He or she? Prince in ancient tomb might actually be princess

It’s a case of mistaken identity nearly 3,000 years in the making.

Last month archaeologists in Tuscany, Italy discovered what they believed to be the 2,600-year-old skeleton of an Etruscan Prince in an unopened underground tomb. (Via Discovery News)

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Beyond that skeleton, the archaeologists also found a spear, partially burned remains of another skeleton, and some jewelry — that interesting mix was leading researchers to assume it was likely the remains of an Etruscan Warrior Prince and his bride. (Via International Business Times)

But after analysis of the bones, the archaeologists were in for a surprise — discovering the skeleton with the spear might not have been that of a prince at all, but rather, that of a 35 to 40-year-old Etruscan Princess — and the partially burned remains, that of a man. (Via Discover Magazine)

Despite the surprise gender of the skeletons though, not everyone is on board with the princess theory.

According to Science World Report, the lead researcher on the expedition "hypothesizes that the spear placed between the two bodies may have been a 'symbol of union.'" Meaning it still belonged to the man.

But others, including archaeologist and writer Judith Weingarten, reject that notion. She asserts the spear was buried next to her and not him.

“The newly-identified lady still doesn't get credited with her own lance. The thought doesn't even arise that it might be a symbol of her power and authority rather than the weapon of a warrior. … Why is it so difficult to understand that the ruling class of Etruscan society was made up of both men AND women?”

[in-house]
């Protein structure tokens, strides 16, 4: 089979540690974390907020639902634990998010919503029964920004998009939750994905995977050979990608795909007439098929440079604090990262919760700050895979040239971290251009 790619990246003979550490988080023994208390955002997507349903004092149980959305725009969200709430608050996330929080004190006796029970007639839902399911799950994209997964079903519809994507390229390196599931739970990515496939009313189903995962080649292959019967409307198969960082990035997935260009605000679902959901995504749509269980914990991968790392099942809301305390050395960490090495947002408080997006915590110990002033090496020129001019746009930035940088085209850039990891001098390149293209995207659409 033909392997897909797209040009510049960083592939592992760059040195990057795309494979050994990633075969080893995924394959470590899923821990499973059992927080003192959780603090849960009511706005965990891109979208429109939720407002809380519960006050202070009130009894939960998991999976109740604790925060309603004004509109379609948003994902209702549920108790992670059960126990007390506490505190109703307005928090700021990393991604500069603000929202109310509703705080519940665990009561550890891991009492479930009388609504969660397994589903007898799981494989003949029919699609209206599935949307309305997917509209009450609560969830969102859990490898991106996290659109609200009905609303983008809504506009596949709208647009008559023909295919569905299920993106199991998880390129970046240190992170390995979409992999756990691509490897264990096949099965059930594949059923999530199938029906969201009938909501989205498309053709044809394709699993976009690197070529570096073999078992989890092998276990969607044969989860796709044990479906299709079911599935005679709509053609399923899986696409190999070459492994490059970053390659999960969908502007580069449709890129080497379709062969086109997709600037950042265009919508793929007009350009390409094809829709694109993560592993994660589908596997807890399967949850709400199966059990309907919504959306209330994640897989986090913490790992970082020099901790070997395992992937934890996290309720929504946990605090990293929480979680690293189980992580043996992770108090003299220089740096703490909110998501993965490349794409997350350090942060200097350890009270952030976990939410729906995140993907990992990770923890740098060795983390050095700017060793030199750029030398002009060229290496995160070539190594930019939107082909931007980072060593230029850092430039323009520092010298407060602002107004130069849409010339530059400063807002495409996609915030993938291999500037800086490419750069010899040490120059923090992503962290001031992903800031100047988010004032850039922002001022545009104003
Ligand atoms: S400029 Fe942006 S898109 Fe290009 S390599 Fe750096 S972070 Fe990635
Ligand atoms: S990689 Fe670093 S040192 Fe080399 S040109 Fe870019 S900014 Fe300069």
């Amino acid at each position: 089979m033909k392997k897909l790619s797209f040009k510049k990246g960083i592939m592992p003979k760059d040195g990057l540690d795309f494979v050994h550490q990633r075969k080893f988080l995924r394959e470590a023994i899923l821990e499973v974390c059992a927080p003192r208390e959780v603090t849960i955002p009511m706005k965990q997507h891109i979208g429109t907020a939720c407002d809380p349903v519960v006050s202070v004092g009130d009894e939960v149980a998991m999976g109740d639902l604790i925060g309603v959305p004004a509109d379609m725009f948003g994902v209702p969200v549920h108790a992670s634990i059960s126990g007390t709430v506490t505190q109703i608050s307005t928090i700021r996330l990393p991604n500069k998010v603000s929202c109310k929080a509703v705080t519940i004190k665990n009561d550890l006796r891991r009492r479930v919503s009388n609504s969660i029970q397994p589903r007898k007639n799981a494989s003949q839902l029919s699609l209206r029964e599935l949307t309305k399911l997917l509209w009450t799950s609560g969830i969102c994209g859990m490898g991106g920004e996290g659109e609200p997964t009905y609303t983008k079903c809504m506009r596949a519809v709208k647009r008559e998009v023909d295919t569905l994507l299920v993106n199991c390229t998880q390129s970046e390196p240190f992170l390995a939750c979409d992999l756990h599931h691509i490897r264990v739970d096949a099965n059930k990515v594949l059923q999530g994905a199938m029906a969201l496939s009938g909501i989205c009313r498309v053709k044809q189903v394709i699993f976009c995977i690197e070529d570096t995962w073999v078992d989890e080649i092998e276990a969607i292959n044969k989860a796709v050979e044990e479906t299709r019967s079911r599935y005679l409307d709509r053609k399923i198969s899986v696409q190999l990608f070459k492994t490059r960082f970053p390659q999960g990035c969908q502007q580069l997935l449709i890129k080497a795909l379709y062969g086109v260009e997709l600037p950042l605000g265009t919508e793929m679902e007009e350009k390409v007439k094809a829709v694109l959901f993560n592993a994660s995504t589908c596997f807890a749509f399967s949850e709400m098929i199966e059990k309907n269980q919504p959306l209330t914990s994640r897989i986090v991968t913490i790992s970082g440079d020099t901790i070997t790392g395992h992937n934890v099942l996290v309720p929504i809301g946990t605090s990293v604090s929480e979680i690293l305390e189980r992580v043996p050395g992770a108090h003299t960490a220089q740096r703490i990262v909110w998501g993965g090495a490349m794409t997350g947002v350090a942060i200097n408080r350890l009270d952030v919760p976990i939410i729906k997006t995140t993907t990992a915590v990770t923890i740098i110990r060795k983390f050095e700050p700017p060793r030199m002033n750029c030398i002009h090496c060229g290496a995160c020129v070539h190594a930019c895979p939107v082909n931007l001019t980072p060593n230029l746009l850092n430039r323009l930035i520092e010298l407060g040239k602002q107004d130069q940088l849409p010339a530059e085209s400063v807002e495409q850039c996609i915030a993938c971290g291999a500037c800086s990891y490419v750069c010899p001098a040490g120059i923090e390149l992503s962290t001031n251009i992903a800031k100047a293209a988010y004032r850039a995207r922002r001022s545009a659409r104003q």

Part of that difficulty might come from the Etruscan culture itself.

According to a writer for LiveScience Etruscans weren't the best about writing things down: "Unlike their better-known counterparts, the ancient Greeks and the Romans, the Etruscans left no historical documents, so their graves provide a unique insight into their culture." (Via LiveScience)

And that might have led many to assume Etruscan culture was like the male-dominated cultures of the Greeks and Romans — an assumption rebuffed by some historic accounts.

The New York Times quotes 4th century B.C. historian Theopompos writing this of Etruscan women: "Etruscan women take particular care of their bodies and exercise often. It is not a disgrace for them to be seen naked. Further, they dine not with their own husbands, but with any men who happen to be present."

The Etruscans reportedly thrived in what is now Italy until around 400 B.C. when they were absorbed by the Roman Empire.

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